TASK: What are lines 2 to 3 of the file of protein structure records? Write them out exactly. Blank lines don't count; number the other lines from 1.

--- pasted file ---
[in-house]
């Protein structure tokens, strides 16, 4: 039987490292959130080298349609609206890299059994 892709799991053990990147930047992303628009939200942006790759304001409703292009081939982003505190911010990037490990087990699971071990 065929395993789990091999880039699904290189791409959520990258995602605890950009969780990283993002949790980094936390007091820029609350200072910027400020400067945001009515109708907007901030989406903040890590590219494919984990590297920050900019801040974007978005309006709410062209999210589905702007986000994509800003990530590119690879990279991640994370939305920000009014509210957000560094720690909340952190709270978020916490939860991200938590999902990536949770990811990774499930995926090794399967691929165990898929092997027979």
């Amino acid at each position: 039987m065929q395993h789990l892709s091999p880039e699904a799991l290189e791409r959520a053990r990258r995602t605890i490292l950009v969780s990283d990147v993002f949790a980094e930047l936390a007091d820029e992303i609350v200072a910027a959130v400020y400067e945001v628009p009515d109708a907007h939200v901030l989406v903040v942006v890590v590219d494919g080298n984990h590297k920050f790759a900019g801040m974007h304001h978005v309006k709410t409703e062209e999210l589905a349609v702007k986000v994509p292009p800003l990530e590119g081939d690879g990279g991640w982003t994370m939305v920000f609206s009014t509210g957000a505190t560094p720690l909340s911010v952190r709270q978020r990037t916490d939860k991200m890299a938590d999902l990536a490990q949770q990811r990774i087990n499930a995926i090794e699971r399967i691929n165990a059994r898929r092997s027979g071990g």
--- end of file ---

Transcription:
């Protein structure tokens, strides 16, 4: 039987490292959130080298349609609206890299059994 892709799991053990990147930047992303628009939200942006790759304001409703292009081939982003505190911010990037490990087990699971071990 065929395993789990091999880039699904290189791409959520990258995602605890950009969780990283993002949790980094936390007091820029609350200072910027400020400067945001009515109708907007901030989406903040890590590219494919984990590297920050900019801040974007978005309006709410062209999210589905702007986000994509800003990530590119690879990279991640994370939305920000009014509210957000560094720690909340952190709270978020916490939860991200938590999902990536949770990811990774499930995926090794399967691929165990898929092997027979």
């Amino acid at each position: 039987m065929q395993h789990l892709s091999p880039e699904a799991l290189e791409r959520a053990r990258r995602t605890i490292l950009v969780s990283d990147v993002f949790a980094e930047l936390a007091d820029e992303i609350v200072a910027a959130v400020y400067e945001v628009p009515d109708a907007h939200v901030l989406v903040v942006v890590v590219d494919g080298n984990h590297k920050f790759a900019g801040m974007h304001h978005v309006k709410t409703e062209e999210l589905a349609v702007k986000v994509p292009p800003l990530e590119g081939d690879g990279g991640w982003t994370m939305v920000f609206s009014t509210g957000a505190t560094p720690l909340s911010v952190r709270q978020r990037t916490d939860k991200m890299a938590d999902l990536a490990q949770q990811r990774i087990n499930a995926i090794e699971r399967i691929n165990a059994r898929r092997s027979g071990g």